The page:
WASHINGTON, DC – President Joe Biden was criticized for laughing at jokes made at Saturday’s White House Correspondents’ Dinner that poked fun at the country’s skyrocketing inflation and the struggle of average Americans to pay for basic necessities as prices continue to go upward amid historically-high inflation.
The White House Correspondents’ Dinner returned this past weekend at the Washington Hilton after being cancelled for two years due to COVID-19 restrictions.
The event featured entertainment from “The Daily Show” host Trevor Noah, who during a comedy routine got the President of the United States to laugh at the financial bind that so many of his constituents are dealing with on a daily basis due to current 40-year high inflation woes.
“I think ever since you came into office, things are really looking up, you know,” Noah said. “Gas is up, rent is up, food is up, everything.”
The camera then cuts to Biden, who is seen laughing and clapping at the “joke.”
“No, it has really been a tough first year for you, Mr. President,” Noah sympathetically added.
However, Biden’s critics were quick to jump on the perceived insensitivity that he displayed. Not surprisingly, the clip of Biden reacting to Noah’s joke has already made its way into GOP advertising, including a new campaign ad for Senator Ron Johnson (R-WI) that is currently airing in Wisconsin on cable TV beginning Tuesday.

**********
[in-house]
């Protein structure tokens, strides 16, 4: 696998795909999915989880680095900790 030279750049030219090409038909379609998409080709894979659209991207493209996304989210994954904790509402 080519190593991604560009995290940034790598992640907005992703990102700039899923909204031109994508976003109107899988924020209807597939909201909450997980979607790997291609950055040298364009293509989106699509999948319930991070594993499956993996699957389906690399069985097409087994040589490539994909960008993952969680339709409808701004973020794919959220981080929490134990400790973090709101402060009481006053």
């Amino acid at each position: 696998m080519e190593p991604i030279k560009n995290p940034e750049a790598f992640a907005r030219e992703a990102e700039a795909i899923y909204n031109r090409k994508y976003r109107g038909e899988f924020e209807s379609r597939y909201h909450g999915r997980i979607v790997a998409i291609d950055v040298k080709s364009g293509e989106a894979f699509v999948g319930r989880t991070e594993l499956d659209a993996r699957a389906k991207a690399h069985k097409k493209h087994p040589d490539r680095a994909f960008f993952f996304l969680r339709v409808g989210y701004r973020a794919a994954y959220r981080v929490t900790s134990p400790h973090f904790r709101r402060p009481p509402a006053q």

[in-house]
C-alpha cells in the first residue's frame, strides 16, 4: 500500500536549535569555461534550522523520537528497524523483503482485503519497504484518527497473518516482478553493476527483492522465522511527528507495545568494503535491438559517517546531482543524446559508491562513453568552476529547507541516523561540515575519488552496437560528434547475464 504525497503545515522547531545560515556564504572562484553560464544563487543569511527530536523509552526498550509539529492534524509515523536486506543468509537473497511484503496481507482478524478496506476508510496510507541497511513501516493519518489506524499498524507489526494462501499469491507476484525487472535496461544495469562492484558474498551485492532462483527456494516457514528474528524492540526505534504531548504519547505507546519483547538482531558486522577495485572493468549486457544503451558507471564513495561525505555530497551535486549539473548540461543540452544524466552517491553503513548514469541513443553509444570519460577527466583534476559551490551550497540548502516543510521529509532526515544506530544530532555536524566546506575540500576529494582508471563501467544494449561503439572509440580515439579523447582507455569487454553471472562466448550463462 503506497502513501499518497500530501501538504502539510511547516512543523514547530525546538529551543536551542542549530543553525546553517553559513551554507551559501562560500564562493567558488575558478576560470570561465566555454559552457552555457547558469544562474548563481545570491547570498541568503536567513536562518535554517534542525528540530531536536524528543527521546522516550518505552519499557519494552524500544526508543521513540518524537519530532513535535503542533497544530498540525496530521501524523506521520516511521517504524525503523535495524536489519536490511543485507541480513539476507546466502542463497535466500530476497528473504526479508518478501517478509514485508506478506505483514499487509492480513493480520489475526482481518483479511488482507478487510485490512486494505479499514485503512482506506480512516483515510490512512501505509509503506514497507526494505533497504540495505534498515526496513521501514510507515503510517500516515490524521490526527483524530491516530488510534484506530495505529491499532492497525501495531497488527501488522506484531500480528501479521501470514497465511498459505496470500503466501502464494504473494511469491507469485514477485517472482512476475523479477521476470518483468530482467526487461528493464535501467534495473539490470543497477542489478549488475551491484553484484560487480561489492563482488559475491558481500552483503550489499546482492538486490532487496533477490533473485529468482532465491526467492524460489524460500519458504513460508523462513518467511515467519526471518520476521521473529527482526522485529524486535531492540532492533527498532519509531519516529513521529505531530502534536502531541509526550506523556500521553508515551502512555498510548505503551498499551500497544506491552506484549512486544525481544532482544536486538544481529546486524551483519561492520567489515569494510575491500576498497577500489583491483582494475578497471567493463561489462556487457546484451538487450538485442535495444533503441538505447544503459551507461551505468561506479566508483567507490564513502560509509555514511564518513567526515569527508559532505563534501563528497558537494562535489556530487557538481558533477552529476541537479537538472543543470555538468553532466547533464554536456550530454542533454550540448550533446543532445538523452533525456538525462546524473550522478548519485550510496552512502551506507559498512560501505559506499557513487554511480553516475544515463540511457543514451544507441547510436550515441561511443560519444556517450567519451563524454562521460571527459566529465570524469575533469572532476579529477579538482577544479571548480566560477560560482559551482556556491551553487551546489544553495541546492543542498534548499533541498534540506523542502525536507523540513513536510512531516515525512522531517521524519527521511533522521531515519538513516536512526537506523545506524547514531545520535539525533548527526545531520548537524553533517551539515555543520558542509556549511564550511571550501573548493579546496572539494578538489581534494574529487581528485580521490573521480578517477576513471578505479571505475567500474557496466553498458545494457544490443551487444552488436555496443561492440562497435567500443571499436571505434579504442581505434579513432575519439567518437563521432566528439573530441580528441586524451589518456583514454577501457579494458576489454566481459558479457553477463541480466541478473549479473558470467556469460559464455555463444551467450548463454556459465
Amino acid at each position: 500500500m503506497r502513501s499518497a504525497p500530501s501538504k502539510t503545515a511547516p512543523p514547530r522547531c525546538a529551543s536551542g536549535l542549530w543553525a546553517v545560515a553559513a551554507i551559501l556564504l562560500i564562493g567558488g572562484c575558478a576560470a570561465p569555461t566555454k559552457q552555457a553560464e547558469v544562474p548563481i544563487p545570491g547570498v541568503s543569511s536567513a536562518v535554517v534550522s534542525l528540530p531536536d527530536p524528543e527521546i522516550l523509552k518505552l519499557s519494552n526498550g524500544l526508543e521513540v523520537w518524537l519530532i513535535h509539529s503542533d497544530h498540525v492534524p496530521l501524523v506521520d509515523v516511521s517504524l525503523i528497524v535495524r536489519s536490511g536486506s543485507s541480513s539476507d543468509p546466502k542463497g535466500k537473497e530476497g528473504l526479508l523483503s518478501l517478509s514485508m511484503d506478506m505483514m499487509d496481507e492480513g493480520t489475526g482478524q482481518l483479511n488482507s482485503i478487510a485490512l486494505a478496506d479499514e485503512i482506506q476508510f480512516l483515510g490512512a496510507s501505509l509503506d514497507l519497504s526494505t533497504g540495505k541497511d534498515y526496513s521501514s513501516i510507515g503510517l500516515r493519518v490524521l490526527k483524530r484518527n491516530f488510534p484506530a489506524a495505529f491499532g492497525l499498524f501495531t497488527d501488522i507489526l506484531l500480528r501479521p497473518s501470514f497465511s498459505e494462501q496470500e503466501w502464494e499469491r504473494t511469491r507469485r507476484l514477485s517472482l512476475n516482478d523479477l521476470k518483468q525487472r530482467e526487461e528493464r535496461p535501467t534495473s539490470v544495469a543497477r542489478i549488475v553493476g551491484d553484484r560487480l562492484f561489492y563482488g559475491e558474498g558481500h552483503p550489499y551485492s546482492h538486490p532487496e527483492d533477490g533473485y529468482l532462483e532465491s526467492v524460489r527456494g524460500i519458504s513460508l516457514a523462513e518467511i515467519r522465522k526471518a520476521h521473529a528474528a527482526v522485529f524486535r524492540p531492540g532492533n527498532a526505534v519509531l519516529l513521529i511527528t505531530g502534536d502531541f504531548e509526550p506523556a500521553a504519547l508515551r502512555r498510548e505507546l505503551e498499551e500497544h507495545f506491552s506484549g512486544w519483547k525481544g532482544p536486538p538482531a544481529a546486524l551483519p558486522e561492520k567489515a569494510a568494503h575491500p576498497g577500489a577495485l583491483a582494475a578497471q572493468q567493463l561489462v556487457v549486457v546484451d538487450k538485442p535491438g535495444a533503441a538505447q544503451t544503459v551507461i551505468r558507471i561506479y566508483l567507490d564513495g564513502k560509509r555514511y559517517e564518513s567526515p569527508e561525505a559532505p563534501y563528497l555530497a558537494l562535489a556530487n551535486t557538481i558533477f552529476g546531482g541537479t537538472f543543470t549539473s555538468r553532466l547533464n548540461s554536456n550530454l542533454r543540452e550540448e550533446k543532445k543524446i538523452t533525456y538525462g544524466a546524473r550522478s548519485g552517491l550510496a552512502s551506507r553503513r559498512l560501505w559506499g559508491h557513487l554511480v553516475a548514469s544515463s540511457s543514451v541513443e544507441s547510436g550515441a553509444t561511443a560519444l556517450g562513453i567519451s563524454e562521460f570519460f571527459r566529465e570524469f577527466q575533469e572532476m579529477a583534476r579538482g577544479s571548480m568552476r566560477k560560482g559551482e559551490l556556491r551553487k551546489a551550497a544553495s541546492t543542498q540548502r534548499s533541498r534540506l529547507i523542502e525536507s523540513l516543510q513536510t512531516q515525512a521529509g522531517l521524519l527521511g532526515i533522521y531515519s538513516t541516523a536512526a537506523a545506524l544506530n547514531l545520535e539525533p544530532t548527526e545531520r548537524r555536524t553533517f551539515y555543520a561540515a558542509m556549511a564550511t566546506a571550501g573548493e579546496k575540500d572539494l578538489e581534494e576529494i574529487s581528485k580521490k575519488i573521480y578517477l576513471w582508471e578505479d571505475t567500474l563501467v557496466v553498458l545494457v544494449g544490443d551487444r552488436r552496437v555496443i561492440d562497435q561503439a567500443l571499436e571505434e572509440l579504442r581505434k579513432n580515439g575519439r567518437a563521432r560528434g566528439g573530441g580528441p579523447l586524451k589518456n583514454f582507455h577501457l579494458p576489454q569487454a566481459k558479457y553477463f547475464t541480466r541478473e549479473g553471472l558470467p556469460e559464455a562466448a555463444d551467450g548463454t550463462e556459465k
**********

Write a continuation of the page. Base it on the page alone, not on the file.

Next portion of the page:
“The same liberal Democrats and media elite who falsely attack Senator Johnson for exposing the truth are laughing it up in Washington, while America is dangerously off track,” a narrator for the ad says. “Record high gas prices. The worst inflation in 40 years. A violent crime wave. Chaos at the border. It’s not funny. Senator Ron Johnson is fighting to get inflation under control. Ron Johnson is fighting for law and order. Ron Johnson is fighting for freedom and for us.”
Inflation increased 8.5 percent in March, reaching a historic 40-year high; consumer costs are expected to jump by 8.4 percent, experts say, with inflation and gas prices sure to be a hot-button topic going into November 2022’s midterm elections.